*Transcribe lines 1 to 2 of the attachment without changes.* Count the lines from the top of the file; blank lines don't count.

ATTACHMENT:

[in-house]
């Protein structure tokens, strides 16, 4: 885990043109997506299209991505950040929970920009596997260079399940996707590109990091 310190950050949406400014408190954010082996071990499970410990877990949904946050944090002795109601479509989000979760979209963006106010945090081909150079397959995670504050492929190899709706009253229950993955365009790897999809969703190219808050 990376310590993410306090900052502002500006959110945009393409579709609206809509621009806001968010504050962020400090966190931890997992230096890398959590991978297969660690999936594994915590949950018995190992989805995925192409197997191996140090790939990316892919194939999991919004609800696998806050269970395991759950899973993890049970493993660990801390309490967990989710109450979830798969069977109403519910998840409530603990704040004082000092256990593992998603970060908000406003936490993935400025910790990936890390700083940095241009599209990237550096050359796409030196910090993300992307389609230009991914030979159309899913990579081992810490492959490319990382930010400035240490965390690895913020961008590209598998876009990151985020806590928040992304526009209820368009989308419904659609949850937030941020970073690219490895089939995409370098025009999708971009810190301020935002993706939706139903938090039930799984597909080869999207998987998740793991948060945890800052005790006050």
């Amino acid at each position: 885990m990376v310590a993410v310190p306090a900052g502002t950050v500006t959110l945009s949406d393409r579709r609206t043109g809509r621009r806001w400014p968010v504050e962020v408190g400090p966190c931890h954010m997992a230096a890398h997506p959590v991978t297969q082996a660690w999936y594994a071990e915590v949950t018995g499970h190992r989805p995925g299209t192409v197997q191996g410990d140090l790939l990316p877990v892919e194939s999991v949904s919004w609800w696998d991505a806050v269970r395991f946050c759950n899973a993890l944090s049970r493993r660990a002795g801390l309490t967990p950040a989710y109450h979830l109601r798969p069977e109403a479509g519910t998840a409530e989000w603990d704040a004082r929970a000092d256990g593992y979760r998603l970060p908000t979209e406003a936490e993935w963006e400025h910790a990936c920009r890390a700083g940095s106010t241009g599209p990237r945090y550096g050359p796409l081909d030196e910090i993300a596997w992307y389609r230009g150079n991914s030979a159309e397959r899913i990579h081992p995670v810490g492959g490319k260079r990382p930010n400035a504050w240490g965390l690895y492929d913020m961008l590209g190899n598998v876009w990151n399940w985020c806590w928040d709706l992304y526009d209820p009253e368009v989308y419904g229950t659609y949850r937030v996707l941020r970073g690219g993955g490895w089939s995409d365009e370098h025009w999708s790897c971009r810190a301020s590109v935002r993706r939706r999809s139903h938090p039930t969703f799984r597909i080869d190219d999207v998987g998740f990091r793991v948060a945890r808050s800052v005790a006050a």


[in-house]
């Protein structure tokens, strides 16, 4: 885990043109997506299209991505950040929970920009596997260079399940996707590109990091 310190950050949406400014408190954010082996071990499970410990877990949904946050944090002795109601479509989000979760979209963006106010945090081909150079397959995670504050492929190899709706009253229950993955365009790897999809969703190219808050 990376310590993410306090900052502002500006959110945009393409579709609206809509621009806001968010504050962020400090966190931890997992230096890398959590991978297969660690999936594994915590949950018995190992989805995925192409197997191996140090790939990316892919194939999991919004609800696998806050269970395991759950899973993890049970493993660990801390309490967990989710109450979830798969069977109403519910998840409530603990704040004082000092256990593992998603970060908000406003936490993935400025910790990936890390700083940095241009599209990237550096050359796409030196910090993300992307389609230009991914030979159309899913990579081992810490492959490319990382930010400035240490965390690895913020961008590209598998876009990151985020806590928040992304526009209820368009989308419904659609949850937030941020970073690219490895089939995409370098025009999708971009810190301020935002993706939706139903938090039930799984597909080869999207998987998740793991948060945890800052005790006050």